By: Dianna Parker
April is typically a rainy month for parts of the United States, so much so that springtime precipitation has its own saying. “April showers bring May flowers,” or so we’ve been told.
Rain also brings another, less desirable feature to our lives: marine debris.
After a heavy rain, stormwater runoff (the water that flows along streets or along the ground as a result of a storm) can move litter from streets and parking lots into storm drains that empty into streams, rivers, and other bodies of water. Even trash that is generated hundreds of miles inland can become marine debris if it is blown or washed into rivers or streams and carried to sea.
During storms with heavy winds, trash can be blown or washed directly into the ocean if it is littered or disposed of carelessly near the shore.
Some cities have installed grates over storm drains or filtration systems to keep trash out, but individuals can help, too. Here are a few ways you can help make sure flowers are all we see on the ground this year:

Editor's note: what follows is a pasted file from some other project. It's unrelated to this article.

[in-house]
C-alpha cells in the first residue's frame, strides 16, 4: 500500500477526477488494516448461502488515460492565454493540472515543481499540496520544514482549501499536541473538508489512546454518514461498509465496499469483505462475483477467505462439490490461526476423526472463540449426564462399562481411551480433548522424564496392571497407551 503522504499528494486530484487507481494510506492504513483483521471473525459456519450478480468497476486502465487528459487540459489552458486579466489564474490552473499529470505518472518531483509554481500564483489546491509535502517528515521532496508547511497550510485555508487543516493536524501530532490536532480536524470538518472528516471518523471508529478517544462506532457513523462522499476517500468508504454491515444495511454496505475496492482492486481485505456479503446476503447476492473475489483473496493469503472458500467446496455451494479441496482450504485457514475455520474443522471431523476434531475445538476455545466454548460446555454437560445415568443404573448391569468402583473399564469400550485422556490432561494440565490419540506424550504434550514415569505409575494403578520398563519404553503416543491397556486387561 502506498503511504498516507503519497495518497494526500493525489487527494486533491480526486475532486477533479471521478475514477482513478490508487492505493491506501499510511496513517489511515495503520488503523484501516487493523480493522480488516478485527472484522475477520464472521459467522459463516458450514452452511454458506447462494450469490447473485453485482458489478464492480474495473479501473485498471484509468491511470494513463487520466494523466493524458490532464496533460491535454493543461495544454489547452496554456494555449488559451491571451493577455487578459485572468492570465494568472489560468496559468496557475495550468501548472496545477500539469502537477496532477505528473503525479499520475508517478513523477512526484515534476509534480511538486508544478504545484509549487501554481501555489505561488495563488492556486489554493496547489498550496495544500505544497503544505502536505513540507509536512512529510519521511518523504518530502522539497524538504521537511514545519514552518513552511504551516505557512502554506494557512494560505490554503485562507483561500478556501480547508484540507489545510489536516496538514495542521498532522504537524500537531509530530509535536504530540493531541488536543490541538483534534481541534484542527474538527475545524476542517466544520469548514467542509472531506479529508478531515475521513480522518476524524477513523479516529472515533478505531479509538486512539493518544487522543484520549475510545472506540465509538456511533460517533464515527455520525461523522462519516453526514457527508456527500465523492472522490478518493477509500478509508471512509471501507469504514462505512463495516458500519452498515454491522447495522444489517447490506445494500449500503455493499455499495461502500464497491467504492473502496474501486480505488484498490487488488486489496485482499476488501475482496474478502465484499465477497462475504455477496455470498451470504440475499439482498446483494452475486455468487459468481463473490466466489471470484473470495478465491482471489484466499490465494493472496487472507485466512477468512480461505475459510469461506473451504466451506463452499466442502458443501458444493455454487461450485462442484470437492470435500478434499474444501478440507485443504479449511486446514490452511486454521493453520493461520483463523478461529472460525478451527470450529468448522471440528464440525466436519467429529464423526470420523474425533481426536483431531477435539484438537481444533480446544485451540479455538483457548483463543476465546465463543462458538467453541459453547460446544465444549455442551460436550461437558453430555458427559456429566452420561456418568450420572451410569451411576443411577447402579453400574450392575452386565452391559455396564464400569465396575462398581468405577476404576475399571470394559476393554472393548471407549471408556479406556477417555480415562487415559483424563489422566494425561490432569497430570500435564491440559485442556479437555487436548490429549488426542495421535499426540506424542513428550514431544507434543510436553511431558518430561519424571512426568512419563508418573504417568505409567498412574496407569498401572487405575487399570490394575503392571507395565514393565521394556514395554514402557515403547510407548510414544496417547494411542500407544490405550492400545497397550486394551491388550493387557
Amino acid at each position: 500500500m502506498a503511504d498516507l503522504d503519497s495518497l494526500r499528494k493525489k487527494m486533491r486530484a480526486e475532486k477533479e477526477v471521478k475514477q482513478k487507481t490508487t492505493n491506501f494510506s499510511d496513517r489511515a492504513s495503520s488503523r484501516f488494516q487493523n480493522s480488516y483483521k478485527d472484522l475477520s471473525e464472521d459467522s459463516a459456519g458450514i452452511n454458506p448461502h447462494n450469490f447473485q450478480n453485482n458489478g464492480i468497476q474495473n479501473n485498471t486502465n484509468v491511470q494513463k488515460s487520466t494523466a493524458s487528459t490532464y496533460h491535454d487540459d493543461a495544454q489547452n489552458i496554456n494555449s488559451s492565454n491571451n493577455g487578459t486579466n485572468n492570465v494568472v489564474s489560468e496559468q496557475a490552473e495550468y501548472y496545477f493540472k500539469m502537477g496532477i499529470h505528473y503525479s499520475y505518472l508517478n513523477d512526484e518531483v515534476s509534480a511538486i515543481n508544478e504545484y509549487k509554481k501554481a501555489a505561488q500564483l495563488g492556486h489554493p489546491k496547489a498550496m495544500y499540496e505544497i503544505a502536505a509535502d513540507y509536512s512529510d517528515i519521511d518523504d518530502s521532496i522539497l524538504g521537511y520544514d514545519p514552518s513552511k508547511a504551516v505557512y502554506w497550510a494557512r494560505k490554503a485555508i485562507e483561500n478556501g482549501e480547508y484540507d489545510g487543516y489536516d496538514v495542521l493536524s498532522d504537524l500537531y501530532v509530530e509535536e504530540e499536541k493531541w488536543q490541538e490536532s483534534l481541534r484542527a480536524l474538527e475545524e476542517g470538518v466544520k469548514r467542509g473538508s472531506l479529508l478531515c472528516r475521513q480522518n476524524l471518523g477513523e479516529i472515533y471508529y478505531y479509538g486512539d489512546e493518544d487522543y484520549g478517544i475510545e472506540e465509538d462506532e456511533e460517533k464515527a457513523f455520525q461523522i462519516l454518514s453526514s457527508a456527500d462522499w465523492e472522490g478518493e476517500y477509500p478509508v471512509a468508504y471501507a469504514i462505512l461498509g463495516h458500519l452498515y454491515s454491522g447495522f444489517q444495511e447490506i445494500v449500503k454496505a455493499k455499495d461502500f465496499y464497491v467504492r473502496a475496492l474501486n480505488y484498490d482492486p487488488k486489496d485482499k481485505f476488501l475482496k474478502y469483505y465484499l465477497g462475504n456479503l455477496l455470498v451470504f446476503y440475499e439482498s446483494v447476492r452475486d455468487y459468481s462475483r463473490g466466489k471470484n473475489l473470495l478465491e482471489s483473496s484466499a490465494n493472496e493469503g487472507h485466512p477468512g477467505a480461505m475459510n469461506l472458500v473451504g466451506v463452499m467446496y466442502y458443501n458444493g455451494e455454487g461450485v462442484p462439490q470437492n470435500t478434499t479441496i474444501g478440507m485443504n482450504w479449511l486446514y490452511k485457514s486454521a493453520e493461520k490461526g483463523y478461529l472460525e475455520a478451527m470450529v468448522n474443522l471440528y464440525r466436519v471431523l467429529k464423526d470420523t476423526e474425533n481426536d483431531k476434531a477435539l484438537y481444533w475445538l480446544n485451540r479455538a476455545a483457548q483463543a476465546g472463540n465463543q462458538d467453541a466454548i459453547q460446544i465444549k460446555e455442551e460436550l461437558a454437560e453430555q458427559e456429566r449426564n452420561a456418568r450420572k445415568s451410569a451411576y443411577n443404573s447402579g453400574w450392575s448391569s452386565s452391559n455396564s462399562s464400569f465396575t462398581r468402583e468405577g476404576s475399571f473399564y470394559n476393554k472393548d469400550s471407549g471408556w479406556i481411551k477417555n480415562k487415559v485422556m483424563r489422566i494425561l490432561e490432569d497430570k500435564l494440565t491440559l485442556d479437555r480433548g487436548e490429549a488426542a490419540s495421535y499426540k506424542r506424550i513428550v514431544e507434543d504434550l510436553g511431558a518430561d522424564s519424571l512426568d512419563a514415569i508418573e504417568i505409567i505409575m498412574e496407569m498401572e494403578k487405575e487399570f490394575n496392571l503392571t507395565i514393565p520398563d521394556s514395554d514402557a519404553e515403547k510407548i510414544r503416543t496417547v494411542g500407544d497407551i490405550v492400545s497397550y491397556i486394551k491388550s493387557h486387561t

1. Don’t litter or dump trash in storm drains! Littering and dumping are huge causes of marine debris. Besides being against the law in most places, remember that your litter can still become marine debris, even if you are in an inland city. It doesn’t matter where you are – rain and wind can take your trash to the ocean.
2. Try not to overload public trash cans. If a trash can is overflowing with garbage, chances are the piece you balanced on the very top will fall or blow off. Just find a different can.
3. Join a stream cleanup. There are tons of cleanups scheduled for this spring, including here in the Mid-Atlantic where it gets pretty rainy.
4. Anticipate! If wet or windy weather is in the forecast, try to schedule a neighborhood cleanup before the storm, and consider not leaving your full garbage, recycling, or compost bins on the street until the weather has passed.